Patients with cancer undergoing treatment who downplay diarrhea as common or stress-related need to be told by oncologists that the consequences of diarrhea can be “significant and life-threatening”.1

Nearly 50% of patients with cancer who undergo treatment for the disease experience diarrhea, cancer’s most prevalent symptom, and one that arrives from several contributing gastrointestinal (GI) diagnoses, according to a new study by the Royal Marsden Hospital in London, England, delivered at the 2014 British Society of Gastroenterology Annual Meeting.2

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The appearance of diarrhea in patients with cancer during and after chemotherapy or radiation rises to rates as high as 80%, particularly when drugs containing fluoropyrimidines or irinotecan were used, the National Cancer Institute (NCI) reported.1

Of note, more than half of patients undergoing chemotherapy for colorectal cancer experienced grade 3 or grade 4 diarrhea. Grade 3 represents an increase of seven stools per day over normal and requires treatment for diarrhea that can delay or discontinue a patient’s cancer treatment. Grade 4 signals life-threatening consequences and the need for urgent intervention. Grade 5 is death.1

“Diarrhea is a symptom,” said Jervoise Andreyev, MA, PhD, FRCP, consultant gastroenterologist in pelvic radiation disease at the Royal Marsden Hospital in England and coauthor of the study. “It may have many different causes, and in lots of patients more than one cause after cancer treatment,” he said.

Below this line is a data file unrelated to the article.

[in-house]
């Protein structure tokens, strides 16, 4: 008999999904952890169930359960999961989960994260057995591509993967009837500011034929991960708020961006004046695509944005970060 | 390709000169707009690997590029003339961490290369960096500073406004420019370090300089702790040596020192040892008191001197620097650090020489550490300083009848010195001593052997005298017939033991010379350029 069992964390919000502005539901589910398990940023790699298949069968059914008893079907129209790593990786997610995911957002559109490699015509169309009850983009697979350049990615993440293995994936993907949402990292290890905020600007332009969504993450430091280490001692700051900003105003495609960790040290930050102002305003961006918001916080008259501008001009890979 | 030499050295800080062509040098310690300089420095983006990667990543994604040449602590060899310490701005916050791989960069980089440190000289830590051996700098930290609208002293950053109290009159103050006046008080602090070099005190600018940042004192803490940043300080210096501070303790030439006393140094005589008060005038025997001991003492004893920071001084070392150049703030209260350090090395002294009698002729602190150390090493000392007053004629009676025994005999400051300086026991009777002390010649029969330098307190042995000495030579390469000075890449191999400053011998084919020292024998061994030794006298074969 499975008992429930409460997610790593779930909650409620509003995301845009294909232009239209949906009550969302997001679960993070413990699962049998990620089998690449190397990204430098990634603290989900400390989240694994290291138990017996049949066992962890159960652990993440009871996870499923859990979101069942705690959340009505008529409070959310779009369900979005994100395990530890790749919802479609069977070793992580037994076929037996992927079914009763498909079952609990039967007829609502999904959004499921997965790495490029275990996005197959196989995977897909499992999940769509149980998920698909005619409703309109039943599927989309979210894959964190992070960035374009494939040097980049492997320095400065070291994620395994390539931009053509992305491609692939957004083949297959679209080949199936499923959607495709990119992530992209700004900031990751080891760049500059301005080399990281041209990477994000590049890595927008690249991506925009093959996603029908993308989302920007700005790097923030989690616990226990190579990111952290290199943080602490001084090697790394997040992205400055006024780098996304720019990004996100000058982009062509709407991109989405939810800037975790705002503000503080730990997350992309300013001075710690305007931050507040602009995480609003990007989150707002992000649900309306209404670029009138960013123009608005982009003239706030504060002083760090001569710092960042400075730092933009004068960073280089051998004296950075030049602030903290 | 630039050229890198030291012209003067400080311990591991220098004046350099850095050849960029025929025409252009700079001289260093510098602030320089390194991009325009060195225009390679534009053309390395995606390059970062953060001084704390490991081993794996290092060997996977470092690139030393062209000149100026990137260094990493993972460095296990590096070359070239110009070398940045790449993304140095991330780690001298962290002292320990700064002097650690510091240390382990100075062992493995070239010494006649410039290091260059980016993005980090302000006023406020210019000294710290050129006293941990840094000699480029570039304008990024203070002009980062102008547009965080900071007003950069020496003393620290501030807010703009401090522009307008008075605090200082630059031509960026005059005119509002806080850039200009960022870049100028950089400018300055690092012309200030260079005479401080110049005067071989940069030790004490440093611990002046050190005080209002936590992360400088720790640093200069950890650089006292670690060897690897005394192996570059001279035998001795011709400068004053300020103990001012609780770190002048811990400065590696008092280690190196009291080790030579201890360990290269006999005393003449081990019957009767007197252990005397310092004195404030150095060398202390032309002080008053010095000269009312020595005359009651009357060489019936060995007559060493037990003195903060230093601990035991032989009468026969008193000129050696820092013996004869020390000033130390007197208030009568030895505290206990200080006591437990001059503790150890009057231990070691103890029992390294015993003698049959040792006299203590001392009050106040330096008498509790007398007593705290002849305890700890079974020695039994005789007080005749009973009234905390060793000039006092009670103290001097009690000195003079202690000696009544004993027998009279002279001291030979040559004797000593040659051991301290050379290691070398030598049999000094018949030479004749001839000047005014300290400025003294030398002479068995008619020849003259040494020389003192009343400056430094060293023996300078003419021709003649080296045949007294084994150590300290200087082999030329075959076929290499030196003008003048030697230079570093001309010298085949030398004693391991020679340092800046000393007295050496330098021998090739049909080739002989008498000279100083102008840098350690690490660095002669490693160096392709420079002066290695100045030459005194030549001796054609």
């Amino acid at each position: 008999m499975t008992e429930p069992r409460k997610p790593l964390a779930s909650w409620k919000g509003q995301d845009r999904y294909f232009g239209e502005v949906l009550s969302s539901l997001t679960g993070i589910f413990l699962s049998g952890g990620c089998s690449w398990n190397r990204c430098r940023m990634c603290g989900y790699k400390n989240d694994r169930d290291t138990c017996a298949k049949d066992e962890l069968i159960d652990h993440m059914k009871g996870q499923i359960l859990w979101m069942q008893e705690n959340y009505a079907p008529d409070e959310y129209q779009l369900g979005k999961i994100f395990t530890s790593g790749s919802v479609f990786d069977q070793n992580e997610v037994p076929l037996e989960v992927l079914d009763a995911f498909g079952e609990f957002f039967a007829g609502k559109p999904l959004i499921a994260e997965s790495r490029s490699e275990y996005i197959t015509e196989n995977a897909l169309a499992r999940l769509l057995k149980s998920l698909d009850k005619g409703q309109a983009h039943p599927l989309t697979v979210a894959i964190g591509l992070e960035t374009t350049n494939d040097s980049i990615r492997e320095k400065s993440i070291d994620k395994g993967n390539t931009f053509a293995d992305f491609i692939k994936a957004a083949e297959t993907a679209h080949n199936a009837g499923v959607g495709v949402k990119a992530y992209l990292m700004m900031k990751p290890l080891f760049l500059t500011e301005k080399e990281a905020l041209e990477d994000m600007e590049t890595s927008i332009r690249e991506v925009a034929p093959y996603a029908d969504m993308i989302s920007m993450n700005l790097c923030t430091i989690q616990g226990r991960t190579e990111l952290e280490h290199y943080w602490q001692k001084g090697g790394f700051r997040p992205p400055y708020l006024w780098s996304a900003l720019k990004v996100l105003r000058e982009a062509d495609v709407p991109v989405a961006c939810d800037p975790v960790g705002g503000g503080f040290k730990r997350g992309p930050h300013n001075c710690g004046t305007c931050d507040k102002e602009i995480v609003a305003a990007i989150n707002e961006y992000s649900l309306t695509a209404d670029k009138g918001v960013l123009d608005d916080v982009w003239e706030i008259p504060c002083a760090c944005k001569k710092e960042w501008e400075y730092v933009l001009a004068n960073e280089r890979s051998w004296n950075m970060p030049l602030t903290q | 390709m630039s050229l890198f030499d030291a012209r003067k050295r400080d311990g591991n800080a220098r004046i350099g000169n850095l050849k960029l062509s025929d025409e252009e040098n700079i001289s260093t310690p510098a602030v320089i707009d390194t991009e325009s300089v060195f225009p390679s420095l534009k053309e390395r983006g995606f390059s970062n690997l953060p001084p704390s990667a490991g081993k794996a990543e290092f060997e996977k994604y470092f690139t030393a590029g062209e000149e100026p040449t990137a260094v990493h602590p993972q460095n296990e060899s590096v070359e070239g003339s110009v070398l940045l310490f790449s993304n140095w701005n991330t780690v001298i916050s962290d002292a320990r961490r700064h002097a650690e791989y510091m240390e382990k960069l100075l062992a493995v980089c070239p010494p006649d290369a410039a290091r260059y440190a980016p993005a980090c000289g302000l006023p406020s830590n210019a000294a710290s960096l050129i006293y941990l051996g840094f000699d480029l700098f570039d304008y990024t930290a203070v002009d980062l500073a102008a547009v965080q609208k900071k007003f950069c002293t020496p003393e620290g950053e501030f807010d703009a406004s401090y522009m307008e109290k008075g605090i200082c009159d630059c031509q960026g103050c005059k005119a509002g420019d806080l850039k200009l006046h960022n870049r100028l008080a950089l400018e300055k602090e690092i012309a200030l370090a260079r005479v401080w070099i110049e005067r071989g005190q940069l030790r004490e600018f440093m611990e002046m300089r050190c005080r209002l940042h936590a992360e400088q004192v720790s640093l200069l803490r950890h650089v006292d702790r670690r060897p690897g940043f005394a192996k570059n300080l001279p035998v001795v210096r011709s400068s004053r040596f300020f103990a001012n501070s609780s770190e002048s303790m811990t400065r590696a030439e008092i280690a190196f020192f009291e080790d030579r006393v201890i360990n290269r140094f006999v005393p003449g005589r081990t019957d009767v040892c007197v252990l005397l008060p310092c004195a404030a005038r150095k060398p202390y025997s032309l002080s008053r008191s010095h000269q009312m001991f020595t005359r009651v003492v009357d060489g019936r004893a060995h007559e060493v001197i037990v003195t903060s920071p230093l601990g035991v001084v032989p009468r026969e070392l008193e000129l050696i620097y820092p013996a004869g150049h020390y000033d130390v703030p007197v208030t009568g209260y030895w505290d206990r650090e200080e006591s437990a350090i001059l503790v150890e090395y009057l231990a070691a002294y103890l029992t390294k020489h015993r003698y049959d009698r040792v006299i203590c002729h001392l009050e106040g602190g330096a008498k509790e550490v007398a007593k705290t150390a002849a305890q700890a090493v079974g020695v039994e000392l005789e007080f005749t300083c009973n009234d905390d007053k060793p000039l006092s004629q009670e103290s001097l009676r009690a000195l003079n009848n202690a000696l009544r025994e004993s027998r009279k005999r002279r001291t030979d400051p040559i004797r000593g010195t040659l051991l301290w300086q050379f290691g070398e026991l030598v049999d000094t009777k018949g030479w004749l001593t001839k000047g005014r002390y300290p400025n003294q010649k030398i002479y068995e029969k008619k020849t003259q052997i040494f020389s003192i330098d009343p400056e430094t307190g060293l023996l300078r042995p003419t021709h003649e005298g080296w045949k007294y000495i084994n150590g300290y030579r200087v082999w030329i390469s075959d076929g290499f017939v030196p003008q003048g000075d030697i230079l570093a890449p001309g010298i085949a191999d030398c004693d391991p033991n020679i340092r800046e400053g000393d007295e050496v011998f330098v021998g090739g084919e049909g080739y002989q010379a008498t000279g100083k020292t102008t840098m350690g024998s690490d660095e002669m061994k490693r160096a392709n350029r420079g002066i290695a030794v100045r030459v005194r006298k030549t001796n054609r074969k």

RELATED: Cancer Care Improves When Oncologists Relate to Patients

In their last month of life, 19% of children with cancer experience diarrhea. Upon admission to hospice, diarrhea reaches moderate to severe levels in 7% to 10% of patients with cancer.1 In men, diarrhea appears on average in as many as 82% undergoing prostate-related urology cancer treatments, the Royal Marsden study revealed.2

Diarrhea classified as a symptom validates stress as a possible cause. But the Royal Marsden study warns oncologists not to allow patients to rank and accept diarrhea in the way they would treatment-related hair loss, as a minor event within a much larger drama.2

Roughly equal in appearance in men as it is in women (52% men, 47% women), diarrhea takes part in all categories and stages of cancer treatment. When broken down by type of treatment the Royal Marsden study concluded that diarrhea appears in up to 82% of patients being treated for urological (prostate) cancer, 22% of patients with gynecological cancer, 20% of patients with colorectal cancer, 10% of patients with upper GI cancers, 8% of patients with hematological cancers, and 6% of patients treated for other cancers.

Additionally, 69% of the 207 patients in the Royal Marsden study underwent pelvic radiotherapy, 48% were treated with surgery or received chemotherapy, 12% received pelvic radiotherapy alone, 6% received surgery, 3% received chemotherapy alone, and 29% received all three treatment modalities.2